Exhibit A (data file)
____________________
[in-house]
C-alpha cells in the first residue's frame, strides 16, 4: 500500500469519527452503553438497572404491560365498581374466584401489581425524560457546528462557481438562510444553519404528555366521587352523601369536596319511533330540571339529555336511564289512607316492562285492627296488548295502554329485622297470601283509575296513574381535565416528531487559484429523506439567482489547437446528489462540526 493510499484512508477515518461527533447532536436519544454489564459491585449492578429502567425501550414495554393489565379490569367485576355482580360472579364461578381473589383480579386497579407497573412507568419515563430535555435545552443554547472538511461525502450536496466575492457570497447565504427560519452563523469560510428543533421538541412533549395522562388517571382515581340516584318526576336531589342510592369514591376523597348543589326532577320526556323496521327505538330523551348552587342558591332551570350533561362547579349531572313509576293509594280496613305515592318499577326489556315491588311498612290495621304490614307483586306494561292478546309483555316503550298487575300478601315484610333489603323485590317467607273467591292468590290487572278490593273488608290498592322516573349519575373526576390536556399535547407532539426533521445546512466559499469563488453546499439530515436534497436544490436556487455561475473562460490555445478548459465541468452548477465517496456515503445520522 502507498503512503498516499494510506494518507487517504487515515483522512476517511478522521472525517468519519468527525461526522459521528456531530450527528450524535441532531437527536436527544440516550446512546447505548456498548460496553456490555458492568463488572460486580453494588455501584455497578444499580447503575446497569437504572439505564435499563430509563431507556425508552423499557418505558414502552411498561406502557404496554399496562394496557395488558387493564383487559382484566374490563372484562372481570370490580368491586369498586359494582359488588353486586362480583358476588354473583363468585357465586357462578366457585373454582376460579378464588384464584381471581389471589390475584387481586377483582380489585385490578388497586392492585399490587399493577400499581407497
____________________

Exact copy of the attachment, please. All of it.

[in-house]
C-alpha cells in the first residue's frame, strides 16, 4: 500500500469519527452503553438497572404491560365498581374466584401489581425524560457546528462557481438562510444553519404528555366521587352523601369536596319511533330540571339529555336511564289512607316492562285492627296488548295502554329485622297470601283509575296513574381535565416528531487559484429523506439567482489547437446528489462540526 493510499484512508477515518461527533447532536436519544454489564459491585449492578429502567425501550414495554393489565379490569367485576355482580360472579364461578381473589383480579386497579407497573412507568419515563430535555435545552443554547472538511461525502450536496466575492457570497447565504427560519452563523469560510428543533421538541412533549395522562388517571382515581340516584318526576336531589342510592369514591376523597348543589326532577320526556323496521327505538330523551348552587342558591332551570350533561362547579349531572313509576293509594280496613305515592318499577326489556315491588311498612290495621304490614307483586306494561292478546309483555316503550298487575300478601315484610333489603323485590317467607273467591292468590290487572278490593273488608290498592322516573349519575373526576390536556399535547407532539426533521445546512466559499469563488453546499439530515436534497436544490436556487455561475473562460490555445478548459465541468452548477465517496456515503445520522 502507498503512503498516499494510506494518507487517504487515515483522512476517511478522521472525517468519519468527525461526522459521528456531530450527528450524535441532531437527536436527544440516550446512546447505548456498548460496553456490555458492568463488572460486580453494588455501584455497578444499580447503575446497569437504572439505564435499563430509563431507556425508552423499557418505558414502552411498561406502557404496554399496562394496557395488558387493564383487559382484566374490563372484562372481570370490580368491586369498586359494582359488588353486586362480583358476588354473583363468585357465586357462578366457585373454582376460579378464588384464584381471581389471589390475584387481586377483582380489585385490578388497586392492585399490587399493577400499581407497